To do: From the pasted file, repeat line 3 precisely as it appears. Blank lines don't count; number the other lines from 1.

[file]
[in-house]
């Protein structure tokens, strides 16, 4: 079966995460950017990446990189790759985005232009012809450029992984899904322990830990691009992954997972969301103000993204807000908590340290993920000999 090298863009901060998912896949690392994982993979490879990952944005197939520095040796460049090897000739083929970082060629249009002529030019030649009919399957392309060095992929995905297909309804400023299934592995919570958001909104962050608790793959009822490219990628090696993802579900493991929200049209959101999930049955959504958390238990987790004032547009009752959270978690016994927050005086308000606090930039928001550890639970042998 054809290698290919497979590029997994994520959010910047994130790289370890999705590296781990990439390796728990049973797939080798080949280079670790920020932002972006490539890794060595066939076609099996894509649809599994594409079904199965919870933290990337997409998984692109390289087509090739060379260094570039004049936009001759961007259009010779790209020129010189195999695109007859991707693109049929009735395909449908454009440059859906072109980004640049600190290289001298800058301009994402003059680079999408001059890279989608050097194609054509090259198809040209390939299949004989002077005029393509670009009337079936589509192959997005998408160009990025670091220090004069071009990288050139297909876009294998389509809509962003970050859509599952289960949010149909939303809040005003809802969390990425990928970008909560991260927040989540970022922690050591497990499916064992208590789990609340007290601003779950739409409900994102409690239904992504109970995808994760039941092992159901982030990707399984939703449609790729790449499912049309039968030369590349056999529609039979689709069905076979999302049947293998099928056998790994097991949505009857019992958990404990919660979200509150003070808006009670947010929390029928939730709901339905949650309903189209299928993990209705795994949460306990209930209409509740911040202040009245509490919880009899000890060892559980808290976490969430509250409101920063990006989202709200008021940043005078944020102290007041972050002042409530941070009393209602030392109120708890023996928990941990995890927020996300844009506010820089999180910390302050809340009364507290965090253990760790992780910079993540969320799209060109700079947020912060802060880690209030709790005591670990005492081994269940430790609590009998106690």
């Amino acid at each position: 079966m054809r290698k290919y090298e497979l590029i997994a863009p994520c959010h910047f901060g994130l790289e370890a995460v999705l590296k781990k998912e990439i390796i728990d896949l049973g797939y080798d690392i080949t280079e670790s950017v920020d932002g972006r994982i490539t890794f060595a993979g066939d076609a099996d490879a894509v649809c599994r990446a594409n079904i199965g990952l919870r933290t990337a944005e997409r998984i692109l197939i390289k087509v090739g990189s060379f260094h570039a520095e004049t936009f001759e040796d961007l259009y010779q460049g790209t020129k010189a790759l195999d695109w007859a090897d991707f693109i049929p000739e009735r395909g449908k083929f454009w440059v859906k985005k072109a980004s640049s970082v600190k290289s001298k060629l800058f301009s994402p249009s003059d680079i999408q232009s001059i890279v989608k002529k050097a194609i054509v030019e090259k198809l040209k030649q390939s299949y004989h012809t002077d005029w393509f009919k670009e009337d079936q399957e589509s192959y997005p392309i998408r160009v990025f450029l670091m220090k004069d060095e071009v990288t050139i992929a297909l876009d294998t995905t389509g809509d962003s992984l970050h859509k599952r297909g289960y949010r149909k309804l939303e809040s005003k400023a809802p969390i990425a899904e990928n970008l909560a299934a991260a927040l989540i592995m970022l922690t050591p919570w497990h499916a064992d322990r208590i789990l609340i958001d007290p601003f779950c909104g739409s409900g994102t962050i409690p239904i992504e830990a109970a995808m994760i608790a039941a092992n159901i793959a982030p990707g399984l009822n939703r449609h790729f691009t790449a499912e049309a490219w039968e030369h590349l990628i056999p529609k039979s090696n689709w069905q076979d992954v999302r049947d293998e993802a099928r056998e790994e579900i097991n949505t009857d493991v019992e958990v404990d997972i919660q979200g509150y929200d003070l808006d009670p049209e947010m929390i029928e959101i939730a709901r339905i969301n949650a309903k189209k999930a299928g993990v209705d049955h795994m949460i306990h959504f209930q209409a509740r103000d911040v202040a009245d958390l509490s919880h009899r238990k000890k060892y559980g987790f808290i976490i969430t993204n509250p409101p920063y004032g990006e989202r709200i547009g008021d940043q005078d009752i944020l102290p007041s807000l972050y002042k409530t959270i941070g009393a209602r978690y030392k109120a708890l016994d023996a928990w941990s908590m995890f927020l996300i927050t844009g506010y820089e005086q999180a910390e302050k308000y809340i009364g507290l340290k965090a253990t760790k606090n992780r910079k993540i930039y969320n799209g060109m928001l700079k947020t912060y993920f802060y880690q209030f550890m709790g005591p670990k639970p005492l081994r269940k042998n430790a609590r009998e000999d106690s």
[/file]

């Amino acid at each position: 079966m054809r290698k290919y090298e497979l590029i997994a863009p994520c959010h910047f901060g994130l790289e370890a995460v999705l590296k781990k998912e990439i390796i728990d896949l049973g797939y080798d690392i080949t280079e670790s950017v920020d932002g972006r994982i490539t890794f060595a993979g066939d076609a099996d490879a894509v649809c599994r990446a594409n079904i199965g990952l919870r933290t990337a944005e997409r998984i692109l197939i390289k087509v090739g990189s060379f260094h570039a520095e004049t936009f001759e040796d961007l259009y010779q460049g790209t020129k010189a790759l195999d695109w007859a090897d991707f693109i049929p000739e009735r395909g449908k083929f454009w440059v859906k985005k072109a980004s640049s970082v600190k290289s001298k060629l800058f301009s994402p249009s003059d680079i999408q232009s001059i890279v989608k002529k050097a194609i054509v030019e090259k198809l040209k030649q390939s299949y004989h012809t002077d005029w393509f009919k670009e009337d079936q399957e589509s192959y997005p392309i998408r160009v990025f450029l670091m220090k004069d060095e071009v990288t050139i992929a297909l876009d294998t995905t389509g809509d962003s992984l970050h859509k599952r297909g289960y949010r149909k309804l939303e809040s005003k400023a809802p969390i990425a899904e990928n970008l909560a299934a991260a927040l989540i592995m970022l922690t050591p919570w497990h499916a064992d322990r208590i789990l609340i958001d007290p601003f779950c909104g739409s409900g994102t962050i409690p239904i992504e830990a109970a995808m994760i608790a039941a092992n159901i793959a982030p990707g399984l009822n939703r449609h790729f691009t790449a499912e049309a490219w039968e030369h590349l990628i056999p529609k039979s090696n689709w069905q076979d992954v999302r049947d293998e993802a099928r056998e790994e579900i097991n949505t009857d493991v019992e958990v404990d997972i919660q979200g509150y929200d003070l808006d009670p049209e947010m929390i029928e959101i939730a709901r339905i969301n949650a309903k189209k999930a299928g993990v209705d049955h795994m949460i306990h959504f209930q209409a509740r103000d911040v202040a009245d958390l509490s919880h009899r238990k000890k060892y559980g987790f808290i976490i969430t993204n509250p409101p920063y004032g990006e989202r709200i547009g008021d940043q005078d009752i944020l102290p007041s807000l972050y002042k409530t959270i941070g009393a209602r978690y030392k109120a708890l016994d023996a928990w941990s908590m995890f927020l996300i927050t844009g506010y820089e005086q999180a910390e302050k308000y809340i009364g507290l340290k965090a253990t760790k606090n992780r910079k993540i930039y969320n799209g060109m928001l700079k947020t912060y993920f802060y880690q209030f550890m709790g005591p670990k639970p005492l081994r269940k042998n430790a609590r009998e000999d106690s």